Orthpedic surgery

Linda feels great after pickleball fall led to trauma surgery

Linda Canfield portrait
Linda Canfield

Linda Canfield never thought that her first attempt at playing pickleball would end with a 90-mile ambulance ride to UW Health University Hospital in Madison, Wisconsin followed by an orthopedic trauma surgery the next day.

In August 2022, the St. Paul, Minnesota resident, two college friends and their husbands ventured to Galena, Illinois for a summer weekend getaway. On that hot Saturday afternoon, Linda, then 64, decided to give pickleball a try. With paddles in hand, Linda, one friend and her husband began hitting the ball around the court.

“We were almost finished and I remember running laterally across the court,” Linda recalled. “My legs got awkwardly wrapped around each other and in an instant, I fell to the ground. I heard a pop and knew right away that I had broken something and it was probably my hip.”

Unable to move, Linda lay on the court while friends called 911.

“I remember the siren blowing as I was lying there in pain, sweating and swearing to myself,” Linda said. “The court surface was scorching hot. The EMTs were asking lots of questions so they could decide what to do before moving me.”

Eventually, the crew safely moved Linda into the ambulance before taking her to the local hospital. X-rays would show that the break was not a simple one. Linda would need to go to a larger hospital with greater orthopedic expertise. The next closest larger hospital was 15 miles away in Dubuque, Iowa, but it was full.

Husband advocated for UW Health

Linda’s husband, Jim Thornton, who earned his master’s degree at UW–Madison, strongly urged the EMT crew to transport Linda to UW Health in Madison.

“I just felt in my heart that with all of the good surgeons there and Madison being a leading trauma center, UW would be the best place,” Jim recalled.

As Linda’s ambulance departed for Madison, Jim followed behind in his car; they arrived at University Hospital early that evening. Surgery to repair Linda’s bone break took place the following day.

“I remember the orthopedic surgical team preparing me. They all made me feel I was in very capable hands,” Linda said. “They even asked me what kind of music I liked, so after I told them, they put some Carrie Underwood on.”

A native of Rochester, Minnesota, Linda recalled talking to her mother on the phone from her hospital bed in Madison.

“My 90-year-old mother still lives in Rochester and suggested that I come to the Mayo Clinic,” Linda said. “Of course I was in no position at this point to come to Rochester. I told my mom that my UW Health surgeon was named Dr. Paul Whiting and she Googled him.

“After she discovered that Dr. Whiting went to Harvard Medical School, she was satisfied that I was in good hands,” Linda said. “Dr. Whiting got a big laugh out of that story.”

Fracture was just below the hip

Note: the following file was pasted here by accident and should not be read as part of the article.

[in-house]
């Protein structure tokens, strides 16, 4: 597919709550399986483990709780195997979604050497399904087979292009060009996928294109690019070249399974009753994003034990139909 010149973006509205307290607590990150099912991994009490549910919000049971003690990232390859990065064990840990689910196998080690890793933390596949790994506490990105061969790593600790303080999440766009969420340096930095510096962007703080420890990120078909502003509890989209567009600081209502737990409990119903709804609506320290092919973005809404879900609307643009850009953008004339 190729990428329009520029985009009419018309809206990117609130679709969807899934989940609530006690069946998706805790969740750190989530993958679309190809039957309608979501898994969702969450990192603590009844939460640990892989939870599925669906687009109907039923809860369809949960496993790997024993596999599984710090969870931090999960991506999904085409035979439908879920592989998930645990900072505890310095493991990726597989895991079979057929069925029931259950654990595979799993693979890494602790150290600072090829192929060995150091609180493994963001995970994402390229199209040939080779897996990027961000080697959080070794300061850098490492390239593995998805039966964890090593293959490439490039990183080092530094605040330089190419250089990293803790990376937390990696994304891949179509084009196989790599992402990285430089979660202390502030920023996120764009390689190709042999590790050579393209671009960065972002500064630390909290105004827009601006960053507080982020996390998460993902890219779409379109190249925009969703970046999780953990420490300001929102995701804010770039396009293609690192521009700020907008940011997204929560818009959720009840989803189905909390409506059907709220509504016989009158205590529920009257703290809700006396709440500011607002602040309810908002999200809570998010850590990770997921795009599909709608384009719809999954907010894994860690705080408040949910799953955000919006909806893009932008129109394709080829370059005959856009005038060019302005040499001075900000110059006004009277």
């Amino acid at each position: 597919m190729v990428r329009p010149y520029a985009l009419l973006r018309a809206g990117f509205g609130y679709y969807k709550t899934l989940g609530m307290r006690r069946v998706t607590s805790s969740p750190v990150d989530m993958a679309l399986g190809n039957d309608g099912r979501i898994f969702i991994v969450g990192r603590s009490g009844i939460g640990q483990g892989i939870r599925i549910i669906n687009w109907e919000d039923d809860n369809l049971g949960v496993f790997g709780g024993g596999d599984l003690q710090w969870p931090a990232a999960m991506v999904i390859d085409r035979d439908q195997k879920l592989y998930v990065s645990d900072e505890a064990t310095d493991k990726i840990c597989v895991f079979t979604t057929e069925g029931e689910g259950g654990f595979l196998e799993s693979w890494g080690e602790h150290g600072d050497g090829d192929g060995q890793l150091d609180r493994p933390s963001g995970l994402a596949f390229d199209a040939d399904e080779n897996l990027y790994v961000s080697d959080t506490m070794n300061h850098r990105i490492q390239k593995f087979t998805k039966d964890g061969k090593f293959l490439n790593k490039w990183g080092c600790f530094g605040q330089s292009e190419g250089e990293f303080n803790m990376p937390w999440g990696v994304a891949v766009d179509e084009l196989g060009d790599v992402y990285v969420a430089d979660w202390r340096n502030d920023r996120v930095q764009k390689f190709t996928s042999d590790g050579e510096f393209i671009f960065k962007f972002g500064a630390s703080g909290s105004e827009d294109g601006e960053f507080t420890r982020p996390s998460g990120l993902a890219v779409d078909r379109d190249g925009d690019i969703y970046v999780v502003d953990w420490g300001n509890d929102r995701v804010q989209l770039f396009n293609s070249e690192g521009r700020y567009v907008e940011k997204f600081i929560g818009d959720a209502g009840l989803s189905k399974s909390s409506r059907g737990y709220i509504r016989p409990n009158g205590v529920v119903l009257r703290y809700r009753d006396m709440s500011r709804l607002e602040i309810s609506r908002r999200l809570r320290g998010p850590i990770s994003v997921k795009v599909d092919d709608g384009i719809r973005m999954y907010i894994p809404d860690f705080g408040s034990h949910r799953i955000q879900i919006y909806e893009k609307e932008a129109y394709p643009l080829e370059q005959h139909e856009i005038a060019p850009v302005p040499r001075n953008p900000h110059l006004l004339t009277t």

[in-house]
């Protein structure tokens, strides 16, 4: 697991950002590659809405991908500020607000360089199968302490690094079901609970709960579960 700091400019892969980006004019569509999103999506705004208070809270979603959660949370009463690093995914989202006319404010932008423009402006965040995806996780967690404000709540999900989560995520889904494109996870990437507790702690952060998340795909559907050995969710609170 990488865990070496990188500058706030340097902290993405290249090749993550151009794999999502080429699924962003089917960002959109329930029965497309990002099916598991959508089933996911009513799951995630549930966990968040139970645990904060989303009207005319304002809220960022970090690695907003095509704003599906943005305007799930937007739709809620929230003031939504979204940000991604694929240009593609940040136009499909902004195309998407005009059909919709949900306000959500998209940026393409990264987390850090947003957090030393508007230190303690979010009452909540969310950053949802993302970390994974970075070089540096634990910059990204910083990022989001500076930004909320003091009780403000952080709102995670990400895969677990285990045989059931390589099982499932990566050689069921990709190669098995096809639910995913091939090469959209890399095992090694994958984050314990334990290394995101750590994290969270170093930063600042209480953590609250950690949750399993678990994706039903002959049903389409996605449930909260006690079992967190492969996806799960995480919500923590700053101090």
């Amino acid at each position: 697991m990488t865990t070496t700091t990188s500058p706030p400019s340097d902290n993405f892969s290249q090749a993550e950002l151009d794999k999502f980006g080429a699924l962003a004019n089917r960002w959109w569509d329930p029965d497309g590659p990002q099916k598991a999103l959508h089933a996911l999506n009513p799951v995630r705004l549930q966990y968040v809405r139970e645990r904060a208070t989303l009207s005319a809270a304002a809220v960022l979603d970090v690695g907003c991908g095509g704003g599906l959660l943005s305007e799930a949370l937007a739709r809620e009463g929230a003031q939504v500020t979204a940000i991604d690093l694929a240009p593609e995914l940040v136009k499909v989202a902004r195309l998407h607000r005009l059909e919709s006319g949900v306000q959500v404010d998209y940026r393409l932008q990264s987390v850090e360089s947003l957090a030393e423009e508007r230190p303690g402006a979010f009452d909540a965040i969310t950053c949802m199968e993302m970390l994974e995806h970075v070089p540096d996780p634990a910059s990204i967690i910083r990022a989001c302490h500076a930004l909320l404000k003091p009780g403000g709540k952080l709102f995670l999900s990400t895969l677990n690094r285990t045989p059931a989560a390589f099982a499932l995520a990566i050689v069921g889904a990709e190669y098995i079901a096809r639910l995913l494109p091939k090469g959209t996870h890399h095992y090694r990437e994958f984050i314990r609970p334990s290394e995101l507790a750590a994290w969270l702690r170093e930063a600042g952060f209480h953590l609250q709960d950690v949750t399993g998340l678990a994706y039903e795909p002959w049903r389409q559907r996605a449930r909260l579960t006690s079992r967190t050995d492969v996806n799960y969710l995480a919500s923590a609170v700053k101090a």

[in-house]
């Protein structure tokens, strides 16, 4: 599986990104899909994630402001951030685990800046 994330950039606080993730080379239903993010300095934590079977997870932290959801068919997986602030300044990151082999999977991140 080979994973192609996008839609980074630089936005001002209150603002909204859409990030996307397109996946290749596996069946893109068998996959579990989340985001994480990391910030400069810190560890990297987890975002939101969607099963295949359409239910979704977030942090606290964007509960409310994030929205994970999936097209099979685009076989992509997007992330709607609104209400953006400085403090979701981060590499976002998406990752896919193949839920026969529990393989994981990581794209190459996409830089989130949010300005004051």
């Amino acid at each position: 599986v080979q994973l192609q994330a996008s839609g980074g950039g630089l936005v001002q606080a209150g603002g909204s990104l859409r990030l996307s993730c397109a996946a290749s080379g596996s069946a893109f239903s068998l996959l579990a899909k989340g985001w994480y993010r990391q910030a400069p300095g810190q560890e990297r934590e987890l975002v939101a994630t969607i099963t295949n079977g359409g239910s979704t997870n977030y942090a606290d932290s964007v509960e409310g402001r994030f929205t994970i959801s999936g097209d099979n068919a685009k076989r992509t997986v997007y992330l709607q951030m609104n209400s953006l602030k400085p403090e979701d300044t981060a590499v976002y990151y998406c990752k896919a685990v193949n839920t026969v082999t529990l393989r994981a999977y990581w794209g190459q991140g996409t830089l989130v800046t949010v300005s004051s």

While casually described as a broken hip, Linda actually broke the uppermost portion of her left femur, the bone that runs straight from the knee to the hip. Surgeons call her break a subtrochanteric femur fracture.

“Linda was fortunate that the hip joint itself was not broken, so she was able to keep her native hip,” said Dr. Whiting.

“We repaired Linda’s fracture by making an incision and inserting a 15-inch titanium rod inside the hollow part of the femur,” said Dr. Whiting. “We secured the rod, which is about one-half inch thick, with screws above and below the fracture. This provides rotational stability and durability while the fracture heals. Because the rod is placed inside the bone, patients generally don’t experience any hardware irritation.”

Although the natural healing process is not complete until three to six months after surgery, patients with Linda’s type of repair can bear full weight on the leg right away because this type of surgical construct provides such excellent stability. After five nights in the hospital, Linda was discharged to go home.

Grateful for so many caring experts

Linda and Jim appreciated everyone involved in her care, including Dr. Whiting, the orthopedic nurses, physical therapists, and other staff.

“I was so impressed with everyone, from Dr. Whiting, who was so personable, to the fellow who cleaned my room to the person who brought my food tray,” Linda said. “A lot of folks complain about this or that when they’re in the hospital, but I think it’s important to thank all of these kind people who do such a great job.”

Knowing that Linda would prefer to receive follow-up care close to home, Dr. Whiting referred her to a St. Paul-based orthopedic trauma surgeon who had done his residency at UW Health.

“By six months after surgery, I was feeling like my old self,” Linda said. “Last year, we traveled to Hawaii, Texas, Olympic National Park in Washington State and Europe, where I walked up hills and on uneven sidewalks. Some of my companions even had a hard time keeping up with me.”

For Dr. Whiting and his team, people like Linda are exactly why they do what they do.

“With our extensive experience, training and the latest technology, our goal at UW Health is to help our patients get back to doing the things they enjoy, whether it’s playing pickleball, tennis, running, or walking,” said Dr. Whiting. “When we can achieve that, we’ve hit a home run.”